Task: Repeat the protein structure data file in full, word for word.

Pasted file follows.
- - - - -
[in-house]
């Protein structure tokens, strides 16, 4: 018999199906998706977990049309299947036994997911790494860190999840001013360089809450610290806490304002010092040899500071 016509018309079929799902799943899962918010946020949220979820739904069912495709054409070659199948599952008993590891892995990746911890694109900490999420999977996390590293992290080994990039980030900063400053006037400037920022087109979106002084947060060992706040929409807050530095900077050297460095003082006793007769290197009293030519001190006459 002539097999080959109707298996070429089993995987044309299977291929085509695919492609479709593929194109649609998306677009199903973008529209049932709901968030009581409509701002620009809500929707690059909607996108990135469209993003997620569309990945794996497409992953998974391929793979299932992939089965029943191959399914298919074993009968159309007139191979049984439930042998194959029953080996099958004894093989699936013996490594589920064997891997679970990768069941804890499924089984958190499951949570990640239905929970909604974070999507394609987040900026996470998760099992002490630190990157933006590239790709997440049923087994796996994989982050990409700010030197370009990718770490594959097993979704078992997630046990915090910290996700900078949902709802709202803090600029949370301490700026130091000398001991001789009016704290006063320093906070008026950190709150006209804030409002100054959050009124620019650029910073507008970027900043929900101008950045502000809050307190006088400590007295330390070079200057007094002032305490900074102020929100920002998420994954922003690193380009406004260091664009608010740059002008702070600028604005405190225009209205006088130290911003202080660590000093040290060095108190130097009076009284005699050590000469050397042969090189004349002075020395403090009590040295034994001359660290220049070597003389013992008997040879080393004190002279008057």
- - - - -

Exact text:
[in-house]
């Protein structure tokens, strides 16, 4: 018999199906998706977990049309299947036994997911790494860190999840001013360089809450610290806490304002010092040899500071 016509018309079929799902799943899962918010946020949220979820739904069912495709054409070659199948599952008993590891892995990746911890694109900490999420999977996390590293992290080994990039980030900063400053006037400037920022087109979106002084947060060992706040929409807050530095900077050297460095003082006793007769290197009293030519001190006459 002539097999080959109707298996070429089993995987044309299977291929085509695919492609479709593929194109649609998306677009199903973008529209049932709901968030009581409509701002620009809500929707690059909607996108990135469209993003997620569309990945794996497409992953998974391929793979299932992939089965029943191959399914298919074993009968159309007139191979049984439930042998194959029953080996099958004894093989699936013996490594589920064997891997679970990768069941804890499924089984958190499951949570990640239905929970909604974070999507394609987040900026996470998760099992002490630190990157933006590239790709997440049923087994796996994989982050990409700010030197370009990718770490594959097993979704078992997630046990915090910290996700900078949902709802709202803090600029949370301490700026130091000398001991001789009016704290006063320093906070008026950190709150006209804030409002100054959050009124620019650029910073507008970027900043929900101008950045502000809050307190006088400590007295330390070079200057007094002032305490900074102020929100920002998420994954922003690193380009406004260091664009608010740059002008702070600028604005405190225009209205006088130290911003202080660590000093040290060095108190130097009076009284005699050590000469050397042969090189004349002075020395403090009590040295034994001359660290220049070597003389013992008997040879080393004190002279008057």